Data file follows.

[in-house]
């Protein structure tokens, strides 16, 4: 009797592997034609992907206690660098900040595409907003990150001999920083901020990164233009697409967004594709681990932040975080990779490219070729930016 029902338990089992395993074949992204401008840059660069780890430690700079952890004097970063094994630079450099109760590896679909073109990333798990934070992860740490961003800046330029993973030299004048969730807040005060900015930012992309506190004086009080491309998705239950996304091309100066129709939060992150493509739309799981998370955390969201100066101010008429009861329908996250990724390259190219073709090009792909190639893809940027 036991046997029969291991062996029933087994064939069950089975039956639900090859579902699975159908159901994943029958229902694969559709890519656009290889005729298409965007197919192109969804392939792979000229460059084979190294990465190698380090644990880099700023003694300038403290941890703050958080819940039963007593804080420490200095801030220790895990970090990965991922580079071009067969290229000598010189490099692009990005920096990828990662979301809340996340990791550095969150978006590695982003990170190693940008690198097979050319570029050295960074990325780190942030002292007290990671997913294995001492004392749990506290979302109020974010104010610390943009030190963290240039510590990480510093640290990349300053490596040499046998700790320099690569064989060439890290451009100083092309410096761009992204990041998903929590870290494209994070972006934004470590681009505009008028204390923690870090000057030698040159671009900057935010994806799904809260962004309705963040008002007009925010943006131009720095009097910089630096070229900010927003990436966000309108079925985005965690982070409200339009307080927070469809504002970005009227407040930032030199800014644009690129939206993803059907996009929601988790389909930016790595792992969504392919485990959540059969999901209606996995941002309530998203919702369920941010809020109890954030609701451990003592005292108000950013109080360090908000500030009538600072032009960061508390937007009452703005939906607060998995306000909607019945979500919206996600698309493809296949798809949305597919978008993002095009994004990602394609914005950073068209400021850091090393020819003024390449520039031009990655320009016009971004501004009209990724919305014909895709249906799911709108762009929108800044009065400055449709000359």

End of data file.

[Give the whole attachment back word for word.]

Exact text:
[in-house]
């Protein structure tokens, strides 16, 4: 009797592997034609992907206690660098900040595409907003990150001999920083901020990164233009697409967004594709681990932040975080990779490219070729930016 029902338990089992395993074949992204401008840059660069780890430690700079952890004097970063094994630079450099109760590896679909073109990333798990934070992860740490961003800046330029993973030299004048969730807040005060900015930012992309506190004086009080491309998705239950996304091309100066129709939060992150493509739309799981998370955390969201100066101010008429009861329908996250990724390259190219073709090009792909190639893809940027 036991046997029969291991062996029933087994064939069950089975039956639900090859579902699975159908159901994943029958229902694969559709890519656009290889005729298409965007197919192109969804392939792979000229460059084979190294990465190698380090644990880099700023003694300038403290941890703050958080819940039963007593804080420490200095801030220790895990970090990965991922580079071009067969290229000598010189490099692009990005920096990828990662979301809340996340990791550095969150978006590695982003990170190693940008690198097979050319570029050295960074990325780190942030002292007290990671997913294995001492004392749990506290979302109020974010104010610390943009030190963290240039510590990480510093640290990349300053490596040499046998700790320099690569064989060439890290451009100083092309410096761009992204990041998903929590870290494209994070972006934004470590681009505009008028204390923690870090000057030698040159671009900057935010994806799904809260962004309705963040008002007009925010943006131009720095009097910089630096070229900010927003990436966000309108079925985005965690982070409200339009307080927070469809504002970005009227407040930032030199800014644009690129939206993803059907996009929601988790389909930016790595792992969504392919485990959540059969999901209606996995941002309530998203919702369920941010809020109890954030609701451990003592005292108000950013109080360090908000500030009538600072032009960061508390937007009452703005939906607060998995306000909607019945979500919206996600698309493809296949798809949305597919978008993002095009994004990602394609914005950073068209400021850091090393020819003024390449520039031009990655320009016009971004501004009209990724919305014909895709249906799911709108762009929108800044009065400055449709000359």